I’m not sure why, but I was recently reminiscing back to my high school chemistry days.
Anyway, the subject that was rattling around my brand for some still-unknown reason was Boyle’s Law.
Chemistry Refresher Course
You’re familiar with Boyle’s Law, yes?
Well then, here’s a quick rundown.
Boyle’s Law defines the relationship between volume and pressure of a fixed amount of a gas at a constant temperature.
If the amount of volume the gas can fill increases, the pressure decreases.
And if the volume is reduced, the pressure increases.
Pretty straight forward, right?
What Does Boyle’s Law Have to Do With Running?
Well, at least not anything directly.
You see, Boyle’s Law is all about relationships within a closed environment.
And how if you alter one variable within the environment, there is a predictable response from the other variables.
Those relationships? Have everything to do with running.
More specifically, those relationships have everything to do with how our bodies respond to the demands of running.
And that relationship is the genesis of Diz’s Law of Accumulated Fatigue.
Diz’s Law of Accumulated Fatigue
Before we dive into the intricacies of Diz’s Law of Recovery, let’s look at the law as a whole.
My law (seriously, how douchey am I to “create” my own law?!?!) asserts that the amount of fatigue that will build up in your legs is relational to training volume, training intensity, and how much recovery work you’re doing.
If you increase your volume and/or intensity, your level of fatigue also increases.
But if you increase the amount of recovery work you do, your level of fatigue will decrease.
Seems simple enough, eh?
It is definitely pretty straight forward.
But that doesn’t necessarily mean that it’s simple.
A Closer Look at Each Component
In order to really understand Diz’s Law of Accumulated Fatigue, it’s important to make sure that you’re clear on how each component of the equation works.
To put it simply, training volume refers to how many miles you’re running in a given amount of time.
Miles per day. Per week. Per month.
The more miles you’re running, the more fatigued your legs will likely be.
Training intensity refers to how hard you are working when you’re running.
Note, this isn’t the same thing as speed/pace.
Yes, if you’re running faster you’re typically running at a higher level of intensity. But there are plenty of situations where your pace is slower than usual but you’re working at a higher intensity.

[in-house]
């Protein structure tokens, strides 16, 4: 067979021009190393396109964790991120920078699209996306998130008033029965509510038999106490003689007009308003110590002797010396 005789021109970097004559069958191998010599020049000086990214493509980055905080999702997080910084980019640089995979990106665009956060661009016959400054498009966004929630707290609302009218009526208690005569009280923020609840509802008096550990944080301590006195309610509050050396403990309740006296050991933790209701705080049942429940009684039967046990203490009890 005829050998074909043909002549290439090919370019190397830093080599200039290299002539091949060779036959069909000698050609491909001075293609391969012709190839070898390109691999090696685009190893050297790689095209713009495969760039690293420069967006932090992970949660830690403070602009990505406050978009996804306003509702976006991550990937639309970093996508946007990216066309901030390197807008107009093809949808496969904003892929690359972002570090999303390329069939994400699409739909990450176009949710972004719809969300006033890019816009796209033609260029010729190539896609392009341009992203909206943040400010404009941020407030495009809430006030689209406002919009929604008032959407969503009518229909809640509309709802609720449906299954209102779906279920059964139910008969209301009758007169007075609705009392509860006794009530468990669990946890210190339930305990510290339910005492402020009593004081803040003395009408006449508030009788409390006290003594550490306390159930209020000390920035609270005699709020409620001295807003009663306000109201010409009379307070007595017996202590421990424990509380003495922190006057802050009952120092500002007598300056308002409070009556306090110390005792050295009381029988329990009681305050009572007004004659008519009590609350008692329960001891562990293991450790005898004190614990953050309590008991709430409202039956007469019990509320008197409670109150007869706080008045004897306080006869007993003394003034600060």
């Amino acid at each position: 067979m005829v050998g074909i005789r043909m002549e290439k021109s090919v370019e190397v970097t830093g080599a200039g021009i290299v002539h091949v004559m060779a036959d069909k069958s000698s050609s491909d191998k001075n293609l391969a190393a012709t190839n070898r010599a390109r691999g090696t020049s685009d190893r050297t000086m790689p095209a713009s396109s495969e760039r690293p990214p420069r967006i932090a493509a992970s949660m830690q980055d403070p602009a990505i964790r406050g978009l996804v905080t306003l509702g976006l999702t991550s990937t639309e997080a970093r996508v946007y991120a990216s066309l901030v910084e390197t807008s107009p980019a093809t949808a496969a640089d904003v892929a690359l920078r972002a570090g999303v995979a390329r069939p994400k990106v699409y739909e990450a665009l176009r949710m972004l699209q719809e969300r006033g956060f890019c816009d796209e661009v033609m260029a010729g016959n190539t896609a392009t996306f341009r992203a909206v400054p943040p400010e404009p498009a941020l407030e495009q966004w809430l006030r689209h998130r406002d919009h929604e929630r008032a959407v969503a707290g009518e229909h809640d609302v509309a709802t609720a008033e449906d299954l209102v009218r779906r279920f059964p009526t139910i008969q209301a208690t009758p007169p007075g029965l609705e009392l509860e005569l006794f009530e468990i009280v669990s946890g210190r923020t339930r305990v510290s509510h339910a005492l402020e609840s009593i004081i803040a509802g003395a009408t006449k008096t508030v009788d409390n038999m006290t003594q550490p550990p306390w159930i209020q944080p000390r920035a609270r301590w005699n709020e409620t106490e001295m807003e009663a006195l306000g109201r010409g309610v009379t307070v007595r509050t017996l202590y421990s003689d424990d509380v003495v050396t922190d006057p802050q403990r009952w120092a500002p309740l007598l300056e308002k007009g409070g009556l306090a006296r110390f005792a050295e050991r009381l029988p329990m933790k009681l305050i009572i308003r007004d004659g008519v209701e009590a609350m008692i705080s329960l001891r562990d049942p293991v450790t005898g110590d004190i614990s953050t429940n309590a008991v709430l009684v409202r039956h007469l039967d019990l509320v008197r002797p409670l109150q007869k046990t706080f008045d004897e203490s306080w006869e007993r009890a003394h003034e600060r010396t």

This is probably the least straight forward component of the law, because recovery work comes in so many different forms.
We all have a natural rate at which we recover from physical activity, but we have the ability to speed up that rate in a variety of ways.
Getting more sleep. Easy activity. Getting a massage. Quality food choices. Doing yoga.
Those are just a few of the ways we can reduce our levels of fatigue.
The Relationship Between the Parts
This is where the rubber meets the proverbial road.
I think it’s pretty straight forward to see how a change one front impacts the amount of accumulated fagitue.
But where it gets a little more complicated is how a change in one variable impacts a change in another variable, which likely has a bigger impact on the amount of fatigue that will accumulate over time.
This year, one of my goals is to run the year.
One of the ways I’m looking to get all the miles is to add some running on Wednesdays to my usual mix.
In doing so, I’m increasing my training volume which results in a bit more accumulated fatigue.
If only it were that simple…
You see, in addition to increasing my volume I’m also decreasing my recovery work!
Well, I used to do some easy cross-training on Wednesday instead of running.
So not only am I adding running to the mix this year, but I’m also not doing my Wednesday rides.
That combination of factors has resulted in additional fatigue building up in my legs, and it is something I must address if I’m hoping to hit my goal of 2,020 miles by the end of the year.
The Blessing/Curse of Accumulated Fatigue
Is accumulated fatigue a major issue? Something that should be avoided at all costs?
The fact of the matter is that pushing our bodies to the point where fatigue accumulates is necessary for our growth as runners.
That said, this is one of those cases where too much of a good thing is not a good thing.
If too much fatigue builds up in your legs, it can limit the quality of your runs.
It can also make you more succeptable to injury.
That’s why it’s important to monitor, and manage, the amount of fatigue that builds up in your legs.
If too much is building up and it’s impacting your training? Figure out where you can either cut back on your volume and/or intensity or add a bit more recovery work to your routine.
And if you’re never feeling tired/fatigued due to your workouts? There’s a case to be made that the work you’re doing isn’t providing many benefits in terms of improved fitness.
In this case, maybe an increase in volume or the introduction of a harder workout on occasion may be a good idea.
(I can’t think of a situation where reducing the amount of recovery work you do would be a good idea, however.)
As you’re continuing on your running journey, keep Diz’s Law of Accumulated Fatigue in mind.
Because fatigue in something that you definitely want to keep an eye on, and manage appropriately, along the way.
What is Your Take on My Law?
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